In Voltaire’s satirical novel Candide, the protagonist is told by his teacher Doctor Pangloss that we live in the best of all possible worlds, a naive belief which Candide repeats and steadfastly maintains in spite of the numerous accidents, mishaps, calamities, and disasters that befall him and his friends. This overly-optimistic opinion of the world we live in was a repetition of the argument made by Gottfried Leibniz, which argument Voltaire wanted to demolish, that we must of necessity live in the best of all possible worlds because God, who is perfect, could not have created a world that is less than perfect.
Although no one would make such a ridiculous claim today, what is astonishing is that there exists, in this day and age, a group of grown men and women who declare that, provided certain economic conditions are maintained, it is impossible to increase the total of economic well-being, meaning that it is impossible to increase the economic well-being of some people without diminishing the economic well-being of others. This ideal state they call a Pareto Optimum, after the theorizing fool who first advanced it. But like so many of his economic colleagues, he never bothered to test his astonishing claim before he loudly trumpeted it to the world, believing instead that mere mathematical consistency was sufficient to ensure its truth and applicability in the real world.
More generally, there exists a group of blind fanatics known as free-market capitalists who, in the naive manner of the overly optimistic and completely blind-to-reality Doctor Pangloss, declare that we can achieve the best of all possible economic worlds by strictly limiting government functions, which means cutting services and reducing taxes, while encouraging free trade and allowing privately-owned and operated companies to provide as many services as possible, including health care, education, libraries, community centres, public transportation, pensions for the elderly, the construction and maintenance of roads and other large infrastructure projects, and even law enforcement and punishment, all free of any government interference or oversight. In other words, that an unregulated free market is the best means of providing everything that all people need at the lowest possible prices. But in formulating their glorious theory, they have ignored something rather important called reality, but which to them is clearly not of much importance, certainly not when compared to the magnificent results that logically and mathematically follow from their glorious theory, and therefore must result if only the simple conditions of their theory are adhered to.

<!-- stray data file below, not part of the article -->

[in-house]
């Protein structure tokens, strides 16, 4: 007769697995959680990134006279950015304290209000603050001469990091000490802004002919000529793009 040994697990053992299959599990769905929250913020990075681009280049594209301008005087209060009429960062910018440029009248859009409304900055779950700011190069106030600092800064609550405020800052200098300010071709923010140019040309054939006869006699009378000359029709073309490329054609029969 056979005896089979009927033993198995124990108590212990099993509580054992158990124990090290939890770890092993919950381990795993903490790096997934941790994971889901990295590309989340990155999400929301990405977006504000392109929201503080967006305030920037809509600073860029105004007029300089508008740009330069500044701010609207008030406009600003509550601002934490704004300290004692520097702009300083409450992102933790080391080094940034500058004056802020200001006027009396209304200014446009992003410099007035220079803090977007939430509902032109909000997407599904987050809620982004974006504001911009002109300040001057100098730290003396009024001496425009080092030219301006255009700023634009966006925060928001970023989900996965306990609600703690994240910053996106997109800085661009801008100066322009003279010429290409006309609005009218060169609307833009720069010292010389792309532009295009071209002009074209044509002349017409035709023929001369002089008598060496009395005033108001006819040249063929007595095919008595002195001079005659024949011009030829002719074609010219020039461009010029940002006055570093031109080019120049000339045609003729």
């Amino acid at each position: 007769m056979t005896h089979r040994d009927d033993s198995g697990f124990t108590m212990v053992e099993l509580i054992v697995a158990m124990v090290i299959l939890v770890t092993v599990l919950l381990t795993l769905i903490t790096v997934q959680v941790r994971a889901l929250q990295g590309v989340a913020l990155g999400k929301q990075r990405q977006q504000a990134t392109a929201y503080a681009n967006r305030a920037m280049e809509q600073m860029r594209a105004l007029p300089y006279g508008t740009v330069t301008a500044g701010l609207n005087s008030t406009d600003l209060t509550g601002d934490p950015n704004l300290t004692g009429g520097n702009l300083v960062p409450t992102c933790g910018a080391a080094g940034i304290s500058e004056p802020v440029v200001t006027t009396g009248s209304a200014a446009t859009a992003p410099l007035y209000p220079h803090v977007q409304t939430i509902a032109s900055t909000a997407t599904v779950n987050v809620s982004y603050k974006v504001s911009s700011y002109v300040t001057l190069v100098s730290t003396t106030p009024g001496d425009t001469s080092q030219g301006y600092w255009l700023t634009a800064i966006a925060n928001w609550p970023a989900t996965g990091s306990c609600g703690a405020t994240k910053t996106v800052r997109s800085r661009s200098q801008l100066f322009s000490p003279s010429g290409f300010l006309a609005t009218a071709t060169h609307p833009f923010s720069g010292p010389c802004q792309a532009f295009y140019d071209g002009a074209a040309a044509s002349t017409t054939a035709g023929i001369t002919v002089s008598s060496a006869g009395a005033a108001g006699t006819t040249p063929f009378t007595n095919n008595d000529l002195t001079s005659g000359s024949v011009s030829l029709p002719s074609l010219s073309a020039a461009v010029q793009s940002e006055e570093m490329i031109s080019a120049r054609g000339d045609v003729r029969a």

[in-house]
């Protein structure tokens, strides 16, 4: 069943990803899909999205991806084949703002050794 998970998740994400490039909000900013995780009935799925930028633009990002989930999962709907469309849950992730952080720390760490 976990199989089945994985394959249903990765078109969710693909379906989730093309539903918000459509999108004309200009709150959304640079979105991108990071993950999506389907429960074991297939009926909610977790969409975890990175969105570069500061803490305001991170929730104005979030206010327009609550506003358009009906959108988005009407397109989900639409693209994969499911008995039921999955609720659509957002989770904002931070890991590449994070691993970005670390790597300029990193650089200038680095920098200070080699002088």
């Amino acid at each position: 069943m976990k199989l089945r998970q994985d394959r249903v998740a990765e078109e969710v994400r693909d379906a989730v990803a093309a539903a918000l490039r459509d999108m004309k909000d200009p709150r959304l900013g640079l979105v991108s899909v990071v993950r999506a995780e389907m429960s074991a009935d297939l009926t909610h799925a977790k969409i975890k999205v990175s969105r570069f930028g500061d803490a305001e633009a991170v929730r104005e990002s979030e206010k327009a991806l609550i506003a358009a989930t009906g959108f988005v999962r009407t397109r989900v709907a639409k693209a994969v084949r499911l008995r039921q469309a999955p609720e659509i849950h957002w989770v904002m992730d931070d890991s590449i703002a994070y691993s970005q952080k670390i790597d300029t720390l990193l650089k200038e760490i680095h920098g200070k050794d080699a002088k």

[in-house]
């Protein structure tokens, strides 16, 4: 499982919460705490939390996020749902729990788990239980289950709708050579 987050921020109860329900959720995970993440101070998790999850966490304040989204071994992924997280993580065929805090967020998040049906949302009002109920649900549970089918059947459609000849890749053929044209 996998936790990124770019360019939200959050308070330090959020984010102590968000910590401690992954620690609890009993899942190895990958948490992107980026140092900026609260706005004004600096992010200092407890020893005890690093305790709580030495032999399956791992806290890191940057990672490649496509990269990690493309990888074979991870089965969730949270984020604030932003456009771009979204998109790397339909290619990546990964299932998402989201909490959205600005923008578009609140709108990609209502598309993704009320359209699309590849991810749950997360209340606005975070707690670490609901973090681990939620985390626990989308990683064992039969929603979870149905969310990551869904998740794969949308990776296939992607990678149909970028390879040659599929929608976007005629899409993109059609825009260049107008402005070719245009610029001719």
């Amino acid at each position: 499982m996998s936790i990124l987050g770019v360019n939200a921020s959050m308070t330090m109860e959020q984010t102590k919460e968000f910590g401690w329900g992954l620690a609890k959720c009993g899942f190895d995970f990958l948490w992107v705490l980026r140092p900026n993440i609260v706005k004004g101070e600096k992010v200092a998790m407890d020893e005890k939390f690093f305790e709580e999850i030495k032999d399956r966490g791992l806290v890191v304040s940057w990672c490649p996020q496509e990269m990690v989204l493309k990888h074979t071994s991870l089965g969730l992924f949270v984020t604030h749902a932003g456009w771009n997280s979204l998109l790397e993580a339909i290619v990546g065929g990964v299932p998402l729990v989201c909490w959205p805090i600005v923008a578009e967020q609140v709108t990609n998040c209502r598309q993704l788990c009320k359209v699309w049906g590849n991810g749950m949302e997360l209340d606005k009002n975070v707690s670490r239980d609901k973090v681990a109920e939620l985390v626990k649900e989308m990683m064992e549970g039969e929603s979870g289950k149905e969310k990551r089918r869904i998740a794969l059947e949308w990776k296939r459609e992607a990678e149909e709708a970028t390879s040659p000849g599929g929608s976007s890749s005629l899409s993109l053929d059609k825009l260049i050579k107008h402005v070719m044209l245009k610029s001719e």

Although we may laugh at the many mishaps that befall Candide and his friends, some of whom are miraculously resuscitated from death before they are reunited at the novel’s end, the many mishaps, calamities, and disasters that occur to the hundreds of millions of victims of free-market economists around the world are neither insignificant nor comical. And unlike Candide and his hapless friends, those who die as a result of the adoption, implementation, or imposition of free-market economic policies do not miraculously come back to life.
It is time that we recognize these theorizing fools for what they are, as modern-day versions of Doctor Pangloss. But unlike the original fictional character, who was not responsible for causing any of the calamities that occur in Voltaire’s novel, only for overlooking and minimizing them, these economic fools are responsible for causing great harm, suffering, instability, inequality, and injustice to large numbers of people all over the world by their naive advocacy of, and their rigid adherence to, the false and dangerous ideology known as free-market capitalism.